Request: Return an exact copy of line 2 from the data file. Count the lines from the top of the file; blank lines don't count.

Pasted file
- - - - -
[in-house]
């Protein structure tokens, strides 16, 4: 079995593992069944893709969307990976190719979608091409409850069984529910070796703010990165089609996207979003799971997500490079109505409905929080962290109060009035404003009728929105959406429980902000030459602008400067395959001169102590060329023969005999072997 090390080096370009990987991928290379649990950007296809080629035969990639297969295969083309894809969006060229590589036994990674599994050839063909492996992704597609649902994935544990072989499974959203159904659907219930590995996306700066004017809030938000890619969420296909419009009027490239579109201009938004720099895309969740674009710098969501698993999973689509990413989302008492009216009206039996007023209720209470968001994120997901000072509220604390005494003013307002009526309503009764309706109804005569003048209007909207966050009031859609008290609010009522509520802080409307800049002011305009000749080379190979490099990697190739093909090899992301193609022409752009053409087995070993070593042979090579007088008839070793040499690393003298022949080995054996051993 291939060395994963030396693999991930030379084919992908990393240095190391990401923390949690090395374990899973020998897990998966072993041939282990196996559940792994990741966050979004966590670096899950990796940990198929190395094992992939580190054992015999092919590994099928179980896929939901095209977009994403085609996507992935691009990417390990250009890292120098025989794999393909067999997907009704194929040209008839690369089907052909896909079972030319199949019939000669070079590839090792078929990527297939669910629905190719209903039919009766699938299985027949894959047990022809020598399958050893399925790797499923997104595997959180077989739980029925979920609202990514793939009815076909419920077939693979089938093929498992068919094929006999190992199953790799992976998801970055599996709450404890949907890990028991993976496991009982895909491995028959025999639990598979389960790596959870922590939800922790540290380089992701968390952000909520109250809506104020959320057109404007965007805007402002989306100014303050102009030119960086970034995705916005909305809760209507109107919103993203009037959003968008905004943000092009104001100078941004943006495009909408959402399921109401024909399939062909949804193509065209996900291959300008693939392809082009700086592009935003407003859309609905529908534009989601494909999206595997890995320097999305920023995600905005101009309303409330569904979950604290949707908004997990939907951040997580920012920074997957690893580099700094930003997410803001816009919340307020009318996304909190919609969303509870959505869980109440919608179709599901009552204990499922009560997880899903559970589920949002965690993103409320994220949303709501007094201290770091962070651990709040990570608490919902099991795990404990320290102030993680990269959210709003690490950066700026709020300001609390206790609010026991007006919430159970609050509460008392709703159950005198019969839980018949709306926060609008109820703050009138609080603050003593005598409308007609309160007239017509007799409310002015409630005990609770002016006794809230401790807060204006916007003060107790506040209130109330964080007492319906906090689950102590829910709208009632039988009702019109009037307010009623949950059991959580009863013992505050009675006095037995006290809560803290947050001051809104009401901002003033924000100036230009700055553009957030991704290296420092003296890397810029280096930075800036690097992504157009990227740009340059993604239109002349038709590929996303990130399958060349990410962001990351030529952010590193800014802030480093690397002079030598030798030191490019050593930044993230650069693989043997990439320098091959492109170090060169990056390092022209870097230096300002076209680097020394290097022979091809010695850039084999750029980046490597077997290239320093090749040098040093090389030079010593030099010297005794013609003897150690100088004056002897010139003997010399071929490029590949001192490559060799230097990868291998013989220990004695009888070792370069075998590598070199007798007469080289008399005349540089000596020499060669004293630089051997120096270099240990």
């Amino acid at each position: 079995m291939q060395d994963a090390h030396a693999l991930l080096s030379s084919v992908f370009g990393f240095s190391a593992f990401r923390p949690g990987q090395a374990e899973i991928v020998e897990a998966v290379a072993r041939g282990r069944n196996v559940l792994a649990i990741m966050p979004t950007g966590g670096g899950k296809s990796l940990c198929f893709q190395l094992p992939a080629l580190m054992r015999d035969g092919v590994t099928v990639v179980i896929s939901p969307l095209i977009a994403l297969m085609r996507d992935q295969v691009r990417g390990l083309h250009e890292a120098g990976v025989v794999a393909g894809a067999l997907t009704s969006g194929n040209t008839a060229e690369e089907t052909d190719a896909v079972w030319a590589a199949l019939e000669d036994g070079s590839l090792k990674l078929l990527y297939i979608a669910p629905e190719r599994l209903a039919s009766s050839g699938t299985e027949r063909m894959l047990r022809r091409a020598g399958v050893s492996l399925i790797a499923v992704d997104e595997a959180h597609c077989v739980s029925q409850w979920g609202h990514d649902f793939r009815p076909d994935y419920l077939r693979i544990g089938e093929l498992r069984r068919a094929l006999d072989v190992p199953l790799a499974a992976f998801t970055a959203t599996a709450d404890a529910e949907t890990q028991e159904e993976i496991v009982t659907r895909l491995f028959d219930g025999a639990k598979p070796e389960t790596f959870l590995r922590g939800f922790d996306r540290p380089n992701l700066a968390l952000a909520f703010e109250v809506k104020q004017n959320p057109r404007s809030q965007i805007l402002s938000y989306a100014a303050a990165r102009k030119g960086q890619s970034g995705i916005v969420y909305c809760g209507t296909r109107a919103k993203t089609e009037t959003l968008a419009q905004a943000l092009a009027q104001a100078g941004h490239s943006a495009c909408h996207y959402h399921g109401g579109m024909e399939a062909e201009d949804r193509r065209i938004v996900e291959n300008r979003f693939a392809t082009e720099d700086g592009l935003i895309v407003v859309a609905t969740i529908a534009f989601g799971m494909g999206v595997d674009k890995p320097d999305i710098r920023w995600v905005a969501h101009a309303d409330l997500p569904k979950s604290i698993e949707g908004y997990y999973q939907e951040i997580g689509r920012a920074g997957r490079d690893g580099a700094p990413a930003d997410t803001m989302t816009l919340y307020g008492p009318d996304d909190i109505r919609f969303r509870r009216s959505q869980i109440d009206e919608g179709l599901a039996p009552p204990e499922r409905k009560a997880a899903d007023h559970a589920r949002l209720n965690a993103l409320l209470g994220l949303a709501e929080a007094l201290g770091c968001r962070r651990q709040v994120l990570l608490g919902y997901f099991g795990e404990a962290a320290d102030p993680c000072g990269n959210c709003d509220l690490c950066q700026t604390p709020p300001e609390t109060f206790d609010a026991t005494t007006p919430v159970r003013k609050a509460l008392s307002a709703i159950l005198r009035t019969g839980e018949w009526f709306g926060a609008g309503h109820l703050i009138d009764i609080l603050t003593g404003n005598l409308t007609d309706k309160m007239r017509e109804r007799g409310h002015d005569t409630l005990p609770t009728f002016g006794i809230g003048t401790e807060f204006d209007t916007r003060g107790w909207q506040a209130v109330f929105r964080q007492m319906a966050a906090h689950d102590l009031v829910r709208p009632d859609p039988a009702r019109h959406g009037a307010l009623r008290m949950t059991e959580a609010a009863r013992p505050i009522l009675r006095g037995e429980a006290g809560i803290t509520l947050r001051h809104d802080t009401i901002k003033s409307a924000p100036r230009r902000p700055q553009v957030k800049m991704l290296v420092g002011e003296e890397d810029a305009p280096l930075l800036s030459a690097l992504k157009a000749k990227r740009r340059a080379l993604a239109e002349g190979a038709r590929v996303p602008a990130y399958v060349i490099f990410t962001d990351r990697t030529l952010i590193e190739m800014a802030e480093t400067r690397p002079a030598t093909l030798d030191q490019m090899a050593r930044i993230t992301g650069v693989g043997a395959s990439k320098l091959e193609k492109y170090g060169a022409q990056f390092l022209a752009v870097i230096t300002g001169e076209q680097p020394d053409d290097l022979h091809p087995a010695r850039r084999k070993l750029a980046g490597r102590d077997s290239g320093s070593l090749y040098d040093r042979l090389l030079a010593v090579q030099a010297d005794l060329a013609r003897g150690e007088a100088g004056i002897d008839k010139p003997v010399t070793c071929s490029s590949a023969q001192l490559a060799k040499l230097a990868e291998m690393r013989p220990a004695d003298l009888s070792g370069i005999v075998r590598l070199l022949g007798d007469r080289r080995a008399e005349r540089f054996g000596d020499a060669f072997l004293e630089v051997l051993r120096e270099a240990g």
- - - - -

């Protein structure tokens, strides 16, 4: 079995593992069944893709969307990976190719979608091409409850069984529910070796703010990165089609996207979003799971997500490079109505409905929080962290109060009035404003009728929105959406429980902000030459602008400067395959001169102590060329023969005999072997 090390080096370009990987991928290379649990950007296809080629035969990639297969295969083309894809969006060229590589036994990674599994050839063909492996992704597609649902994935544990072989499974959203159904659907219930590995996306700066004017809030938000890619969420296909419009009027490239579109201009938004720099895309969740674009710098969501698993999973689509990413989302008492009216009206039996007023209720209470968001994120997901000072509220604390005494003013307002009526309503009764309706109804005569003048209007909207966050009031859609008290609010009522509520802080409307800049002011305009000749080379190979490099990697190739093909090899992301193609022409752009053409087995070993070593042979090579007088008839070793040499690393003298022949080995054996051993 291939060395994963030396693999991930030379084919992908990393240095190391990401923390949690090395374990899973020998897990998966072993041939282990196996559940792994990741966050979004966590670096899950990796940990198929190395094992992939580190054992015999092919590994099928179980896929939901095209977009994403085609996507992935691009990417390990250009890292120098025989794999393909067999997907009704194929040209008839690369089907052909896909079972030319199949019939000669070079590839090792078929990527297939669910629905190719209903039919009766699938299985027949894959047990022809020598399958050893399925790797499923997104595997959180077989739980029925979920609202990514793939009815076909419920077939693979089938093929498992068919094929006999190992199953790799992976998801970055599996709450404890949907890990028991993976496991009982895909491995028959025999639990598979389960790596959870922590939800922790540290380089992701968390952000909520109250809506104020959320057109404007965007805007402002989306100014303050102009030119960086970034995705916005909305809760209507109107919103993203009037959003968008905004943000092009104001100078941004943006495009909408959402399921109401024909399939062909949804193509065209996900291959300008693939392809082009700086592009935003407003859309609905529908534009989601494909999206595997890995320097999305920023995600905005101009309303409330569904979950604290949707908004997990939907951040997580920012920074997957690893580099700094930003997410803001816009919340307020009318996304909190919609969303509870959505869980109440919608179709599901009552204990499922009560997880899903559970589920949002965690993103409320994220949303709501007094201290770091962070651990709040990570608490919902099991795990404990320290102030993680990269959210709003690490950066700026709020300001609390206790609010026991007006919430159970609050509460008392709703159950005198019969839980018949709306926060609008109820703050009138609080603050003593005598409308007609309160007239017509007799409310002015409630005990609770002016006794809230401790807060204006916007003060107790506040209130109330964080007492319906906090689950102590829910709208009632039988009702019109009037307010009623949950059991959580009863013992505050009675006095037995006290809560803290947050001051809104009401901002003033924000100036230009700055553009957030991704290296420092003296890397810029280096930075800036690097992504157009990227740009340059993604239109002349038709590929996303990130399958060349990410962001990351030529952010590193800014802030480093690397002079030598030798030191490019050593930044993230650069693989043997990439320098091959492109170090060169990056390092022209870097230096300002076209680097020394290097022979091809010695850039084999750029980046490597077997290239320093090749040098040093090389030079010593030099010297005794013609003897150690100088004056002897010139003997010399071929490029590949001192490559060799230097990868291998013989220990004695009888070792370069075998590598070199007798007469080289008399005349540089000596020499060669004293630089051997120096270099240990």